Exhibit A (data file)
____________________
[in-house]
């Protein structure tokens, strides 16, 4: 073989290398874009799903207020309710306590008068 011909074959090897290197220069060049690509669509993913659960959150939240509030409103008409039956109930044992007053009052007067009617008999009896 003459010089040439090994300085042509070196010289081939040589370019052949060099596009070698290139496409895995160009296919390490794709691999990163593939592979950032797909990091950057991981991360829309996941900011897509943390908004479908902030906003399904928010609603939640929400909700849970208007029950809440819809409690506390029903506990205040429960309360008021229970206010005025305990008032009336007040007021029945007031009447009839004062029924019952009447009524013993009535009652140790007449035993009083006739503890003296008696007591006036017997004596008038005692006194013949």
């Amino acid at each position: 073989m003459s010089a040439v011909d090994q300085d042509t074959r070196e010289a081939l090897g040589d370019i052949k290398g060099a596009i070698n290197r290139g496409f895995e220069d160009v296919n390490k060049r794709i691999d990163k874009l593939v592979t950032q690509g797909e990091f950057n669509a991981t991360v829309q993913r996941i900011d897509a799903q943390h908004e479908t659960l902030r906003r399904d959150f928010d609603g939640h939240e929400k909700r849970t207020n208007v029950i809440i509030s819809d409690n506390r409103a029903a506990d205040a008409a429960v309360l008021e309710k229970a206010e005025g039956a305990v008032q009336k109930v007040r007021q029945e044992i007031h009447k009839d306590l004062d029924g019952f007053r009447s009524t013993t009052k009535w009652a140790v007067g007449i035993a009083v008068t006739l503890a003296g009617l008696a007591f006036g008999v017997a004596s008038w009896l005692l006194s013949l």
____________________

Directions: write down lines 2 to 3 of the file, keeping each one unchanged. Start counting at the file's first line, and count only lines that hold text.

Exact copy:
């Protein structure tokens, strides 16, 4: 073989290398874009799903207020309710306590008068 011909074959090897290197220069060049690509669509993913659960959150939240509030409103008409039956109930044992007053009052007067009617008999009896 003459010089040439090994300085042509070196010289081939040589370019052949060099596009070698290139496409895995160009296919390490794709691999990163593939592979950032797909990091950057991981991360829309996941900011897509943390908004479908902030906003399904928010609603939640929400909700849970208007029950809440819809409690506390029903506990205040429960309360008021229970206010005025305990008032009336007040007021029945007031009447009839004062029924019952009447009524013993009535009652140790007449035993009083006739503890003296008696007591006036017997004596008038005692006194013949």
């Amino acid at each position: 073989m003459s010089a040439v011909d090994q300085d042509t074959r070196e010289a081939l090897g040589d370019i052949k290398g060099a596009i070698n290197r290139g496409f895995e220069d160009v296919n390490k060049r794709i691999d990163k874009l593939v592979t950032q690509g797909e990091f950057n669509a991981t991360v829309q993913r996941i900011d897509a799903q943390h908004e479908t659960l902030r906003r399904d959150f928010d609603g939640h939240e929400k909700r849970t207020n208007v029950i809440i509030s819809d409690n506390r409103a029903a506990d205040a008409a429960v309360l008021e309710k229970a206010e005025g039956a305990v008032q009336k109930v007040r007021q029945e044992i007031h009447k009839d306590l004062d029924g019952f007053r009447s009524t013993t009052k009535w009652a140790v007067g007449i035993a009083v008068t006739l503890a003296g009617l008696a007591f006036g008999v017997a004596s008038w009896l005692l006194s013949l």